The case for autism being biochemically similar to schizophrenia and Alzheimer’s disease


Aconitase activity was significantly decreased in cerebellums of individuals who had autism. Glutathione levels were decreased in individuals with autism. Glutathione peroxidase activity is decreased in individuals with autism. Homocysteine levels are increased in children with autism. Vitamin D levels are decreased in individuals with autism. Individuals with autism have reduced bone mineral density. Taurine levels are low in a subset of individuals with autism. There are low levels of biotin in patients with autism. Iron deficiency is very common in autism.

See my papers Treatment-resistant schizophrenia: focus on the transsulfuration pathway. and A disease-modifying treatment for Alzheimer’s disease: focus on the trans-sulfuration pathway as to how similar biochemical abnormalities are also present in schizophrenia and Alzheimer’s disease. Other posts on this blog are also relevant to biochemical abnormalities found in schizophrenia.

Autism, schizophrenia and Alzheimer’s disease are epigenetic illnesses. Despite various biochemical commonalities between autism, schizophrenia and Alzheimer’s disease there are epigenenetic differences with these epigenetic differences channeling the illnesses in divergent directions. However, with autism, schizophrenia and Alzheimer’s disease being fundamentally similar treatments for autism, schizophrenia and Alzheimer’s disease could be very similar. As there are now no biological treatments for autism treatments currently used in autism and which are partially effective can not now be clearly hooked up to a treatment for schizophrenia.

Social skills interventions is individuals with autism aged 6-21 have shown limited and equivocal effectiveness. Biological treatments for autism are needed.

Regulation of iron metabolism by the transsulfuration pathway

top – ACO1; bottom – iron regulatory protein 1 bound to an mRNA

Iron metabolism is regulated by hepicidin, ferroportin and iron regulatory proteins. Aconitase 1 (ACO1) is a dual function protein that serves as an aconitase, which is an enzyme in the TCA cycle, when ACO1 has a 4Fe-4S iron sulfur cluster and as iron regulatory protein 1 when ACO1 looses a 4Fe-4S cluster. The sulfur for iron-sulfur clusters is derived from L-cysteine.

L-cysteine is synthesized from homocyteine via the transsulfuration pathway. Dysregulation of the transsufuration pathway by dysregulating L-cysteine synthesis could dysregulate iron-sulfur cluster formation thereby dyseregulating iron regulatory protein 1 and iron homestasis.

High homocysteine levels are present in a lot of illnesses, for example, schizophrenia, Parkinson’s disease, Alzheimer’s disease and bipolar disorder. A key part of the difficulties that arise from high homocysteine levels could be due to dysregulation of iron homeostasis.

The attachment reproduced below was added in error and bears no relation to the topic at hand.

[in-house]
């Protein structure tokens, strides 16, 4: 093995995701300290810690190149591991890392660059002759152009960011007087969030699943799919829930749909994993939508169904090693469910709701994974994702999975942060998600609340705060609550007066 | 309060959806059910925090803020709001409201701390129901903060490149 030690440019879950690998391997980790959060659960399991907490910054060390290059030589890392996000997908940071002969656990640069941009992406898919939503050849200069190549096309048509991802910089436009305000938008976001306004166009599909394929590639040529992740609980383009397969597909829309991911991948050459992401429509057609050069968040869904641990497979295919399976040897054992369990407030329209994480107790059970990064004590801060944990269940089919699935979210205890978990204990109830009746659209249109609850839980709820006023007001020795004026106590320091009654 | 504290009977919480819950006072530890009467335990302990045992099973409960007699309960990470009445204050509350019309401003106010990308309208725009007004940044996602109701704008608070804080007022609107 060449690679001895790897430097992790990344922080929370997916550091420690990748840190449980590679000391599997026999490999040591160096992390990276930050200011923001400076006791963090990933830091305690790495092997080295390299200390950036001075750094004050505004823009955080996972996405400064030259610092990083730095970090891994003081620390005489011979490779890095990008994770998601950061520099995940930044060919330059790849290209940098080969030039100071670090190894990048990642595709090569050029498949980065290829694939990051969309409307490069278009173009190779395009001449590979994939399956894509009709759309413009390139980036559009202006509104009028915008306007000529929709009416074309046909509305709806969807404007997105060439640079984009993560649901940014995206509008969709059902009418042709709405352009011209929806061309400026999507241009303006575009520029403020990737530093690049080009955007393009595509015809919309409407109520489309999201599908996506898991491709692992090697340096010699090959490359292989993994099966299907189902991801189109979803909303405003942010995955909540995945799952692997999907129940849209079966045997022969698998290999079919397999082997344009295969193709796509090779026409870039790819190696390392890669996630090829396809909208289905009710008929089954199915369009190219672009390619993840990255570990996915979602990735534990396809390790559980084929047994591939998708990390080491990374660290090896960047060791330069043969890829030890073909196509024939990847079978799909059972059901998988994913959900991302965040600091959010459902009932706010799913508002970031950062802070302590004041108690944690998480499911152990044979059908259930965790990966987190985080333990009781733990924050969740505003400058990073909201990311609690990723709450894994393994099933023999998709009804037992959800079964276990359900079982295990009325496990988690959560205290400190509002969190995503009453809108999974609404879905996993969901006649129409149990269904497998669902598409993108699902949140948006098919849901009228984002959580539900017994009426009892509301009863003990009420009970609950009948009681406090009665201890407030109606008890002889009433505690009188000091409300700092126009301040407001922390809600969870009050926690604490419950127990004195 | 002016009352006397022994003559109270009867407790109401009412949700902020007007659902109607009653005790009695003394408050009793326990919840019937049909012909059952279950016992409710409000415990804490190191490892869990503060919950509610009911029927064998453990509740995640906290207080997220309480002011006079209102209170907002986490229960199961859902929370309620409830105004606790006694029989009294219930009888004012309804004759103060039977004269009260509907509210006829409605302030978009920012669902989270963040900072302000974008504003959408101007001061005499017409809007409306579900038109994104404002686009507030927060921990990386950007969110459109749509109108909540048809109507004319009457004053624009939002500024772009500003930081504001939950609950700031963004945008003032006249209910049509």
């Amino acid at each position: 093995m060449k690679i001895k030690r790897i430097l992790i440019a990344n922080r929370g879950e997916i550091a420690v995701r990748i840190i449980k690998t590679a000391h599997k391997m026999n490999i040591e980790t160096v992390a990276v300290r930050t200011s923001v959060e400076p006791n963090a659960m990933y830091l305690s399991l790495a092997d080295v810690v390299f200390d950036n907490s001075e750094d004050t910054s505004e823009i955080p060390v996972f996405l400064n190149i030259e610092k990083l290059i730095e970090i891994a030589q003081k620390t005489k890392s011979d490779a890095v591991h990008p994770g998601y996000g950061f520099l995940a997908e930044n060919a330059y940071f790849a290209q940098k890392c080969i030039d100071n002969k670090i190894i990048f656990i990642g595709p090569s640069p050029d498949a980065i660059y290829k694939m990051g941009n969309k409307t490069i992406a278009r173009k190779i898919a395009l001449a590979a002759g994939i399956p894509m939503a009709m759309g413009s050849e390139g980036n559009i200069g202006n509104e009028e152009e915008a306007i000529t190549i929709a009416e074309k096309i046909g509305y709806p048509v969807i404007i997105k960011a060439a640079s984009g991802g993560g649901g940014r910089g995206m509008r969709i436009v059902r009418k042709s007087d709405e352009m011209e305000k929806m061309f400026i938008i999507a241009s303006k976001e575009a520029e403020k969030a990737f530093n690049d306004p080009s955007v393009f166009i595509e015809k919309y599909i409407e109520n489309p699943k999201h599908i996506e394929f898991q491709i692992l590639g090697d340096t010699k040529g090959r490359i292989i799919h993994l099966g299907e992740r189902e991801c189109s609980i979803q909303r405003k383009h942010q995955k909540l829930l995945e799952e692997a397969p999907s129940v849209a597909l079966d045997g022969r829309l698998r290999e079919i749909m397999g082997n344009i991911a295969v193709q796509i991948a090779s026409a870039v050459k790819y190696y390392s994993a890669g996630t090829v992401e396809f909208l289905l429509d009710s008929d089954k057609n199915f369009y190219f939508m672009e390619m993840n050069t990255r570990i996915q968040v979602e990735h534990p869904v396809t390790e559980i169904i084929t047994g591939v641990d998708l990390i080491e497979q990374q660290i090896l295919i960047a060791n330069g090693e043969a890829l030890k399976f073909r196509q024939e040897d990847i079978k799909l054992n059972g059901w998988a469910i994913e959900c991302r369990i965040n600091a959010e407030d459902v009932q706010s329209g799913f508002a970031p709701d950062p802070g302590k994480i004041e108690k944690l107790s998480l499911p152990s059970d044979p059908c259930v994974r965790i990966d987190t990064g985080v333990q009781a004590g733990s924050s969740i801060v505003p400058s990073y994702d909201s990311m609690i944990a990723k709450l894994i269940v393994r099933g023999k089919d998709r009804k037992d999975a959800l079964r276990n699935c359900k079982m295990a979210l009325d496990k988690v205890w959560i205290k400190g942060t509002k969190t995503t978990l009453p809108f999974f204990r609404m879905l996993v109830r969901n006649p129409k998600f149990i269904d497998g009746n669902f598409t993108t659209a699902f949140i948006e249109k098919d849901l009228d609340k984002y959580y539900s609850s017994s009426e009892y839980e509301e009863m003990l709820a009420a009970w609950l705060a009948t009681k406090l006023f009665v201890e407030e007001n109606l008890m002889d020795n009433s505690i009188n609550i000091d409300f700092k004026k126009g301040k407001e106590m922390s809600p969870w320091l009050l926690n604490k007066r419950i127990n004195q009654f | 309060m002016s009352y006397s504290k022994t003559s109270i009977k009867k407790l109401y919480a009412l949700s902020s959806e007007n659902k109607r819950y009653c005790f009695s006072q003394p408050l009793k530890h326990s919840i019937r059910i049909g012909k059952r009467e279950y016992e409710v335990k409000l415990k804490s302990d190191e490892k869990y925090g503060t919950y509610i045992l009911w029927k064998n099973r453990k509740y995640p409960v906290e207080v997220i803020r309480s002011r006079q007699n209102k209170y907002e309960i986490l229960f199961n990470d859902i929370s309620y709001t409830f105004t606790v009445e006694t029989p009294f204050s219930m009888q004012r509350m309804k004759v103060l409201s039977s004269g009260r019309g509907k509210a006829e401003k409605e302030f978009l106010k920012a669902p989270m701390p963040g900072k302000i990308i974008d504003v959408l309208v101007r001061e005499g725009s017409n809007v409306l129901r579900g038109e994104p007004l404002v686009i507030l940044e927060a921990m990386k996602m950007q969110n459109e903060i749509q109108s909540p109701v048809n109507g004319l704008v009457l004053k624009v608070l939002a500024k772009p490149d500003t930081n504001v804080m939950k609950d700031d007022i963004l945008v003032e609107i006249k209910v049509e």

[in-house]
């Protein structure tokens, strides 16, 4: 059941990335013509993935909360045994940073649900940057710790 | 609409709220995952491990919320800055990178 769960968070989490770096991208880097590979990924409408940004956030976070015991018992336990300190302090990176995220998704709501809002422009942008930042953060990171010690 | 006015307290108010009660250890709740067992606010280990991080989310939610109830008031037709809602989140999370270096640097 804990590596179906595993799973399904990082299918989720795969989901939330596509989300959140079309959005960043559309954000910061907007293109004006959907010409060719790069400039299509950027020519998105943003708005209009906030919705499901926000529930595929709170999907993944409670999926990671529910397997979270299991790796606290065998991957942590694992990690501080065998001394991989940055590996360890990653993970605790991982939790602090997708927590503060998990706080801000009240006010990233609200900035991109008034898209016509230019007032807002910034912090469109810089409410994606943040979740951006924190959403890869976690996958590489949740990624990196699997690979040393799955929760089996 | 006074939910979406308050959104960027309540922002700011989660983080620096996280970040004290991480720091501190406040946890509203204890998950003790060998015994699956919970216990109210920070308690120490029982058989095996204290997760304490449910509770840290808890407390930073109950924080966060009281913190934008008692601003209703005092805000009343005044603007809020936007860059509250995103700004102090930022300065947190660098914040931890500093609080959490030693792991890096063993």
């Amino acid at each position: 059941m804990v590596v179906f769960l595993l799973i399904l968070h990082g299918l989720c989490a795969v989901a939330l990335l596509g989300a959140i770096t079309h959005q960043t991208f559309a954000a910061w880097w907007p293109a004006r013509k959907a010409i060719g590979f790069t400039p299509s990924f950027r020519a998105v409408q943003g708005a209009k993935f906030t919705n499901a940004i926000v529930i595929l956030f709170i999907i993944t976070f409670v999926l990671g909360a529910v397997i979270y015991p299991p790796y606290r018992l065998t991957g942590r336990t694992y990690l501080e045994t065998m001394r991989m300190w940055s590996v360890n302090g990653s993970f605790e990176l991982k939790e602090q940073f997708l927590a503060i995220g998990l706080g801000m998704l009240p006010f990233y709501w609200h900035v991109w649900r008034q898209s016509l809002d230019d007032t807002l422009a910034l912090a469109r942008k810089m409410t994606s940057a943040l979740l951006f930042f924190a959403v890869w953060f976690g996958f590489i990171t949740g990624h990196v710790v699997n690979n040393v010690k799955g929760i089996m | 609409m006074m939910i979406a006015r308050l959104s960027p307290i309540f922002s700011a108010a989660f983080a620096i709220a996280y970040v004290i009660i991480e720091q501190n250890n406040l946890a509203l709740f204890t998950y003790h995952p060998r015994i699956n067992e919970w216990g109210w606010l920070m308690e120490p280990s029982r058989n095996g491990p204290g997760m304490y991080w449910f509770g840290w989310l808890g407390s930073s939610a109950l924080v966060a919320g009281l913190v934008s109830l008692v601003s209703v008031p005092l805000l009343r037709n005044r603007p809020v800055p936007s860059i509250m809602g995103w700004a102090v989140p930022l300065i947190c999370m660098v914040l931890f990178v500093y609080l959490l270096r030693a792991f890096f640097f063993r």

Iron defciency and negative sypmtoms in schizophrenia

Latent Iron Deficiency as a Marker of Negative Symptoms in Patients with First-Episode Schizophrenia Spectrum Disorder

by Sung-Wan Kim 1,2,*, Robert Stewart 3,4, Woo-Young Park 2, Min Jhon 1,2, Ju-Yeon Lee 1,2, Seon-Young Kim 1, Jae-Min Kim 1, Paul Amminger 5, Young-Chul Chung 6 and Jin-Sang Yoon 1,*


Iron deficiency may alter dopaminergic transmission in the brain. This study investigated whether iron metabolism is associated with negative symptoms in patients with first-episode psychosis. The study enrolled 121 patients with first-episode schizophrenia spectrum disorder, whose duration of treatment was 2 months or less. Negative symptoms were measured using the Positive and Negative Syndrome Scale (PANSS) and Clinician-Rated Dimensions of Psychosis Symptom Severity (Dimensional) scale of the Diagnostic and Statistical Manual of Mental Disorders, Fifth Edition (DSM-5). Prominent negative symptoms were defined as moderate or severe negative symptoms on the Dimensional scale of the DSM-5. Iron deficiency was defined as a serum ferritin ≤ 20 ng/mL. Patients with iron deficiency were significantly more likely to have prominent negative symptoms (45.2 vs. 22.2%; p = 0.014) and a higher PANSS negative symptoms score (p = 0.046) than those with normal ferritin levels. Patients with prominent negative symptoms had significantly lower ferritin levels (p = 0.025). The significance of these results remained after controlling for the duration of illness and other confounding variables. Our finding of an independent association between iron deficiency and negative symptoms in patients at the very early stage of illness implies that iron dysregulation has an effect on negative symptoms in patients with schizophrenia. The possibility of therapeutic intervention with iron should be further investigated.